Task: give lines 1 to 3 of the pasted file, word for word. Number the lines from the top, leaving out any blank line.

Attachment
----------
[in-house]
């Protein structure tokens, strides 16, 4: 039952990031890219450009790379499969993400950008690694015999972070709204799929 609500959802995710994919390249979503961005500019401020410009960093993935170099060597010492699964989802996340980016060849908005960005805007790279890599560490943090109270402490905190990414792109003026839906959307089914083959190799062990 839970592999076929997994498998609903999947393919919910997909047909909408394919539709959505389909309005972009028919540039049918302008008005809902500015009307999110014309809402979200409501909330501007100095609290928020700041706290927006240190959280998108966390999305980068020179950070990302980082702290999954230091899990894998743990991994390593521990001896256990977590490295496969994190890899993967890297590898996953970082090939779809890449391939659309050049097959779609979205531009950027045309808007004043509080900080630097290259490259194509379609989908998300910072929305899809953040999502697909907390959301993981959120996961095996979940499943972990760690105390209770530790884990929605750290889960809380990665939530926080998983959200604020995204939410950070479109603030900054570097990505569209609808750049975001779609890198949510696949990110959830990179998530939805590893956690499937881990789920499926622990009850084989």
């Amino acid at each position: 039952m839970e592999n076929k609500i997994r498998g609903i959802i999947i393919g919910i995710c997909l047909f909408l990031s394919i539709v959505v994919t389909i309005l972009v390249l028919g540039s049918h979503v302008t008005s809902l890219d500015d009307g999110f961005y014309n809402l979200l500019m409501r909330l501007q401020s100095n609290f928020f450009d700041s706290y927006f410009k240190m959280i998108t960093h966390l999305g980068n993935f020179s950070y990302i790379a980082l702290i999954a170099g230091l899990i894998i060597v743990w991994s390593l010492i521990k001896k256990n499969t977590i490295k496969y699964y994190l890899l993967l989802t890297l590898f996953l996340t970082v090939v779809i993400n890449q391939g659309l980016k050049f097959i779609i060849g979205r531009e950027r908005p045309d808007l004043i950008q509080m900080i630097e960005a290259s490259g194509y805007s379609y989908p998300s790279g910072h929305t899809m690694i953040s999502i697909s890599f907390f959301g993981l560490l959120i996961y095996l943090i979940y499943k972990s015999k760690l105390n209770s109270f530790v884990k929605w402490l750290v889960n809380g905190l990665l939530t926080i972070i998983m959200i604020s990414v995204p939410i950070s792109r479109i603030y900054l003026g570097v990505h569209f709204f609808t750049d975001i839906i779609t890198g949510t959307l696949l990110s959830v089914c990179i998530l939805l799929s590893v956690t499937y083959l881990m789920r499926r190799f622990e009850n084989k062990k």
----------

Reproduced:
[in-house]
């Protein structure tokens, strides 16, 4: 039952990031890219450009790379499969993400950008690694015999972070709204799929 609500959802995710994919390249979503961005500019401020410009960093993935170099060597010492699964989802996340980016060849908005960005805007790279890599560490943090109270402490905190990414792109003026839906959307089914083959190799062990 839970592999076929997994498998609903999947393919919910997909047909909408394919539709959505389909309005972009028919540039049918302008008005809902500015009307999110014309809402979200409501909330501007100095609290928020700041706290927006240190959280998108966390999305980068020179950070990302980082702290999954230091899990894998743990991994390593521990001896256990977590490295496969994190890899993967890297590898996953970082090939779809890449391939659309050049097959779609979205531009950027045309808007004043509080900080630097290259490259194509379609989908998300910072929305899809953040999502697909907390959301993981959120996961095996979940499943972990760690105390209770530790884990929605750290889960809380990665939530926080998983959200604020995204939410950070479109603030900054570097990505569209609808750049975001779609890198949510696949990110959830990179998530939805590893956690499937881990789920499926622990009850084989």
């Amino acid at each position: 039952m839970e592999n076929k609500i997994r498998g609903i959802i999947i393919g919910i995710c997909l047909f909408l990031s394919i539709v959505v994919t389909i309005l972009v390249l028919g540039s049918h979503v302008t008005s809902l890219d500015d009307g999110f961005y014309n809402l979200l500019m409501r909330l501007q401020s100095n609290f928020f450009d700041s706290y927006f410009k240190m959280i998108t960093h966390l999305g980068n993935f020179s950070y990302i790379a980082l702290i999954a170099g230091l899990i894998i060597v743990w991994s390593l010492i521990k001896k256990n499969t977590i490295k496969y699964y994190l890899l993967l989802t890297l590898f996953l996340t970082v090939v779809i993400n890449q391939g659309l980016k050049f097959i779609i060849g979205r531009e950027r908005p045309d808007l004043i950008q509080m900080i630097e960005a290259s490259g194509y805007s379609y989908p998300s790279g910072h929305t899809m690694i953040s999502i697909s890599f907390f959301g993981l560490l959120i996961y095996l943090i979940y499943k972990s015999k760690l105390n209770s109270f530790v884990k929605w402490l750290v889960n809380g905190l990665l939530t926080i972070i998983m959200i604020s990414v995204p939410i950070s792109r479109i603030y900054l003026g570097v990505h569209f709204f609808t750049d975001i839906i779609t890198g949510t959307l696949l990110s959830v089914c990179i998530l939805l799929s590893v956690t499937y083959l881990m789920r499926r190799f622990e009850n084989k062990k």